Gene Stowe. Inherit the Land: Jim Crow Meets Miss Maggie's Will. Sergio. Jackson: University Press of Mississippi, 2006. xii + 309 pp. $35.00 (cloth), ISBN 978-1-57806-864-7; $22.00 (paper), ISBN 978-1-934110-60-7.
Reviewed by Mary Hoffschwelle (Department of History, Middle Tennessee State University)
Published on H-SAWH (January, 2008)
Keeping It in the Family
In 1921, an all-white jury upheld the will of Maggie Ross, the richest woman in Union County, North Carolina, against a challenge from more than one hundred of her relatives. The case attracted public attention because Maggie Ross was a white woman who had bequeathed most of her property to two African Americans, Bob Ross and Mittie Ross Houston. Three years later, another all-white jury heard the case on appeal and once again upheld the will. Gene Stowe's Inherit the Land presents a detailed account of these proceedings and the unusual family that provoked them. Heralded as proof that justice and the rule of law could prevail in the midst of segregation and lynching, the case on closer examination reveals two complicated story lines. One is the story of a wealthy but emotionally isolated white family whose members created fictive kin relationships across the color line. The other is the saga of a court case to determine whether a white woman who chose black people as her heirs could have been legally competent.
A native of Monroe, North Carolina, where the trial took place, Gene Stowe began writing about the case when he was a reporter for the Charlotte Observer. Discovery of the trial transcript allowed him to complete this book-length work, which depends on extensive quotations from court testimony and contemporaneous media coverage. Stowe is clearly fascinated by the story of how two generations of white and black North Carolinians forged loving personal relationships, and especially by the legal triumph of reason over prejudice.
As Stowe is careful to show, there was little in recent history to suggest that white North Carolinians would champion the rights of African American legatees over white challengers. The white and black Ross families lived in and near the village of Marvin, a seemingly placid and neighborly small town in southwestern North Carolina. Underneath its calm surface, however, swirled the strong current of white supremacy that had overtaken North Carolina's Fusion experiment (1894-98) in interracial politics. Disfranchisement and mob violence hemmed in black North Carolinians while from atop the New South's hierarchy elite whites decried lynching but otherwise routinely spoke of blacks in degrading or, at best, patronizing terms.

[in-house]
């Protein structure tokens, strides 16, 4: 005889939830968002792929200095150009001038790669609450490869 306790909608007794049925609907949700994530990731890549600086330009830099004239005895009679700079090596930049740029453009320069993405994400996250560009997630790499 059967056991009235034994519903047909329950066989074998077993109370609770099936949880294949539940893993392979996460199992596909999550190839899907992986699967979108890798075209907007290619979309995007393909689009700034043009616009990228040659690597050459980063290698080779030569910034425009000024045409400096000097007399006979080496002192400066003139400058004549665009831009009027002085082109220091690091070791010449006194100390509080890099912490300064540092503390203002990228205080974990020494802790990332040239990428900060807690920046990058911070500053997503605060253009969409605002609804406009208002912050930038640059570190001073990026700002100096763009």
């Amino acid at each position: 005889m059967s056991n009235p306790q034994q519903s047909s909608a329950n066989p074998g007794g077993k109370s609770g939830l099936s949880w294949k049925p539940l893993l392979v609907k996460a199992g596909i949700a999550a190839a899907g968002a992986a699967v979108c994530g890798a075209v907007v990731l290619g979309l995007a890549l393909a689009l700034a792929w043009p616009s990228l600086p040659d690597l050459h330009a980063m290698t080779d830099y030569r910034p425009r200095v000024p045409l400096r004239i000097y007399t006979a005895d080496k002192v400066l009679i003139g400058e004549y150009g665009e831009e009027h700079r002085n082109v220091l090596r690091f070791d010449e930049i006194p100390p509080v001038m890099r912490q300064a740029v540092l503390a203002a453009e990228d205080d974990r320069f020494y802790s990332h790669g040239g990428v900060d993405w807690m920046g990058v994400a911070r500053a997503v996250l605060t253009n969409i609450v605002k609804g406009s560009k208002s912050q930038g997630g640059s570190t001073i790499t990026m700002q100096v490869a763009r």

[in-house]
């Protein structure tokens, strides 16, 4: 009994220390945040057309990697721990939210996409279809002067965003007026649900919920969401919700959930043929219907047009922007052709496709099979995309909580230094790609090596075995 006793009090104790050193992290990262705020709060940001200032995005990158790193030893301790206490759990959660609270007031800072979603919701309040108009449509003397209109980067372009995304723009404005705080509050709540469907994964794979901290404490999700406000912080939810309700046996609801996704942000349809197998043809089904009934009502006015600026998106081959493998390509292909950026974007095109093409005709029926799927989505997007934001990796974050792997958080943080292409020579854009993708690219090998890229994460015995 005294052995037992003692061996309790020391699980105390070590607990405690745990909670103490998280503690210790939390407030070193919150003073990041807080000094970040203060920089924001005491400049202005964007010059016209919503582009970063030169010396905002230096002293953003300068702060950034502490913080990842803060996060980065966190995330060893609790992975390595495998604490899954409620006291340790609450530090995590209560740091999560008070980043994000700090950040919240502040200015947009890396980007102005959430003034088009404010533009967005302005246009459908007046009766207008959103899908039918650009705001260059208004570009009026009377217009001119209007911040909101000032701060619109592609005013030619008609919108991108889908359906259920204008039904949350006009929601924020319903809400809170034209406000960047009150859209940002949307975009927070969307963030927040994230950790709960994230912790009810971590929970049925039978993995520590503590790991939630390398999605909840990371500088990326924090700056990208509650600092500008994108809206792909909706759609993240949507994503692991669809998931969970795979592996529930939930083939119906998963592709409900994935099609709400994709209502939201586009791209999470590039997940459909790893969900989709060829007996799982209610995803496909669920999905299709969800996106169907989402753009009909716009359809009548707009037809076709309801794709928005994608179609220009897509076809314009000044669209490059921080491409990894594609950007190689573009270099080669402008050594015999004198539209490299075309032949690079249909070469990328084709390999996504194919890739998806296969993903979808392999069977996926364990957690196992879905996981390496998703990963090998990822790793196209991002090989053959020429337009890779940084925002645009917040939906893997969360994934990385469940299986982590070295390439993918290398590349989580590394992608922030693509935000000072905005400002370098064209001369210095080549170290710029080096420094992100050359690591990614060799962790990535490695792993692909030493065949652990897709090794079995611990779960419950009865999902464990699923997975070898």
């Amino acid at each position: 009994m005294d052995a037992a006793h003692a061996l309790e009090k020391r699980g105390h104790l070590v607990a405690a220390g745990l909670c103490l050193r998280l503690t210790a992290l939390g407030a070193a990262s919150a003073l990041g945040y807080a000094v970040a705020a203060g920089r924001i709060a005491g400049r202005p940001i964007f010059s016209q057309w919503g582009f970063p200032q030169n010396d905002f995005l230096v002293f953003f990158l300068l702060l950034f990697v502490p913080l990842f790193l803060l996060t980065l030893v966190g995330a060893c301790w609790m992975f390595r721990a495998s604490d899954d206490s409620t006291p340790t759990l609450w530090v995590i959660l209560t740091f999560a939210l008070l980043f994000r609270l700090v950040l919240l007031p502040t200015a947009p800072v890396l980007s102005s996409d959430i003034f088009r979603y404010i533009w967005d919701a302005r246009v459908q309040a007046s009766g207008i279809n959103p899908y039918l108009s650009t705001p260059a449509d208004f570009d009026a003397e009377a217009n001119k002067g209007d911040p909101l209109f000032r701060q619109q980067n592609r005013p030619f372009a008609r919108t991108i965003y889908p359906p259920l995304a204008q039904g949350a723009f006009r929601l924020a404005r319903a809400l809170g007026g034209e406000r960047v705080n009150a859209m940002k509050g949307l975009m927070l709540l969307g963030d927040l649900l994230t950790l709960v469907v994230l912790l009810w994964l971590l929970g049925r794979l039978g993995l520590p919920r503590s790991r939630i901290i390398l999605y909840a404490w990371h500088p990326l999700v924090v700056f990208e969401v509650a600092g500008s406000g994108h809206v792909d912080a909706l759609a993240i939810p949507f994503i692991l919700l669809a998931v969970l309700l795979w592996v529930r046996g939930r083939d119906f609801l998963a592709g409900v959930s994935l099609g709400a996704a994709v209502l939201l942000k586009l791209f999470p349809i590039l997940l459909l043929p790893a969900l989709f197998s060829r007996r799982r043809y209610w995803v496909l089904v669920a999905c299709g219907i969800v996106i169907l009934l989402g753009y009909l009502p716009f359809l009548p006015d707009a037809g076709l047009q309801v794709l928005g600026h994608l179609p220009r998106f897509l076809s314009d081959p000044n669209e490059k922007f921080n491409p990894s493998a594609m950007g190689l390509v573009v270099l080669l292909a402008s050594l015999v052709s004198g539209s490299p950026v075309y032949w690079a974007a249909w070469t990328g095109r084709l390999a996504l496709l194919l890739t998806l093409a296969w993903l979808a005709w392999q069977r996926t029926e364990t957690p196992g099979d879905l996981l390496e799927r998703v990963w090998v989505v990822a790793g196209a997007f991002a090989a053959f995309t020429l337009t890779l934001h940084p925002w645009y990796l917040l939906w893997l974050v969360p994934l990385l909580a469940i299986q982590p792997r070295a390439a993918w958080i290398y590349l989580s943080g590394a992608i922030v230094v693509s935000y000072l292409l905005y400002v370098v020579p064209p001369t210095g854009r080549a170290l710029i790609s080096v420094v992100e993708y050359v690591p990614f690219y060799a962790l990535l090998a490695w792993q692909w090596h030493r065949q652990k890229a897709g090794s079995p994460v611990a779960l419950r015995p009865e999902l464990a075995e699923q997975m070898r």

The story of the Ross families suggests that, in the rural and small-town New South, family bonds were so essential that an alternative had to be constructed when one's family of origin failed to thrive. In 1857, Susannah (Susan) Burleyson Ross, a white woman born to a landed family, found herself and her children mired in poverty. They were rescued when her father bequeathed them the use of his family homeplace on condition that Susan's improvident spouse never set foot on the property. Subsequently, a legal covenant between Susan's mother and her eldest son ensured that she and her children would hold on to five hundred acres of Burleyson property and a slave. In the decades after the Civil War, Susan and her children expanded their property holdings; several years after their mother's death, the siblings moved to the most imposing house in Marvin. None of the children would marry or have their own children to inherit the land. As court testimony would later prove, precious few of their extended family of cousins, nieces, and nephews, or even their neighbors, befriended them. Without a broader family network and lacking education or strong religious sentiments, the Rosses had few ties to the broader social fabric of white Monroe.
Instead they turned to a black family. Susan filed a successful petition in 1874 to apprentice a black child, Robert B. Ross, whose mother had formerly been enslaved to Susan's in-laws. Susan's adult children Dennis (d. 1896), Sallie (d. 1909), and Maggie Ross (d. 1920) helped their mother raise Bob as a member of their household. They seem to have thought of him as a much younger brother, and as an adult Bob lived in the old Burleyson home. Increasingly isolated and lonely after Dennis's death, the sisters raised Mittie Bell, Bob's daughter, as their own child. As doting mothers, Sallie and Maggie used their wealth to outfit their daughter in fashionable clothes and sent her off to Livingstone College to get the education they had never had. When their daughter left school to give birth to a child out of wedlock and the baby died, they shielded her from public shame. They rejoiced when she found a suitable husband and gave the young couple a new home of their own. Later Maggie Ross would describe Mittie's daughter Florence as "her darling granddaughter" (p. 63). Not surprisingly, then, in 1907 the Ross sisters wrote duplicate wills that rewarded some of the white individuals who had shown them kindness but devised the bulk of their considerable estate to ensure the financial security of their chosen family.